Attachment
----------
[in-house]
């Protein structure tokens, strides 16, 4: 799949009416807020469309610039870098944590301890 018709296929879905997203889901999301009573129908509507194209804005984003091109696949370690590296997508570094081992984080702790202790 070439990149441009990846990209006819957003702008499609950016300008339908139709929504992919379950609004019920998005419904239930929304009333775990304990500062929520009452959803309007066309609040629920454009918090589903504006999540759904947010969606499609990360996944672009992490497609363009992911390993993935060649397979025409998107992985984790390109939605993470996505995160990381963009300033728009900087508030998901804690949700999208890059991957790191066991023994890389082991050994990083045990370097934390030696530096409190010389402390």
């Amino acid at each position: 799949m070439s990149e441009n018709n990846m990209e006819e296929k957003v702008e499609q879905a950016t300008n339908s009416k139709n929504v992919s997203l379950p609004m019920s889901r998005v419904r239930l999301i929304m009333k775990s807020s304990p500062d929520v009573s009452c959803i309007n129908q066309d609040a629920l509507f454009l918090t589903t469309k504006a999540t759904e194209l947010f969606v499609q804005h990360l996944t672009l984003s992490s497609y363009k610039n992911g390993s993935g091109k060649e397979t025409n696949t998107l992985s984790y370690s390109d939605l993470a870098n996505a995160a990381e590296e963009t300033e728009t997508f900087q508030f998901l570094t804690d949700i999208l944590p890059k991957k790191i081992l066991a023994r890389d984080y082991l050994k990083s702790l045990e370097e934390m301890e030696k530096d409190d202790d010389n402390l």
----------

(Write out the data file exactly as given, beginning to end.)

[in-house]
């Protein structure tokens, strides 16, 4: 799949009416807020469309610039870098944590301890 018709296929879905997203889901999301009573129908509507194209804005984003091109696949370690590296997508570094081992984080702790202790 070439990149441009990846990209006819957003702008499609950016300008339908139709929504992919379950609004019920998005419904239930929304009333775990304990500062929520009452959803309007066309609040629920454009918090589903504006999540759904947010969606499609990360996944672009992490497609363009992911390993993935060649397979025409998107992985984790390109939605993470996505995160990381963009300033728009900087508030998901804690949700999208890059991957790191066991023994890389082991050994990083045990370097934390030696530096409190010389402390």
């Amino acid at each position: 799949m070439s990149e441009n018709n990846m990209e006819e296929k957003v702008e499609q879905a950016t300008n339908s009416k139709n929504v992919s997203l379950p609004m019920s889901r998005v419904r239930l999301i929304m009333k775990s807020s304990p500062d929520v009573s009452c959803i309007n129908q066309d609040a629920l509507f454009l918090t589903t469309k504006a999540t759904e194209l947010f969606v499609q804005h990360l996944t672009l984003s992490s497609y363009k610039n992911g390993s993935g091109k060649e397979t025409n696949t998107l992985s984790y370690s390109d939605l993470a870098n996505a995160a990381e590296e963009t300033e728009t997508f900087q508030f998901l570094t804690d949700i999208l944590p890059k991957k790191i081992l066991a023994r890389d984080y082991l050994k990083s702790l045990e370097e934390m301890e030696k530096d409190d202790d010389n402390l």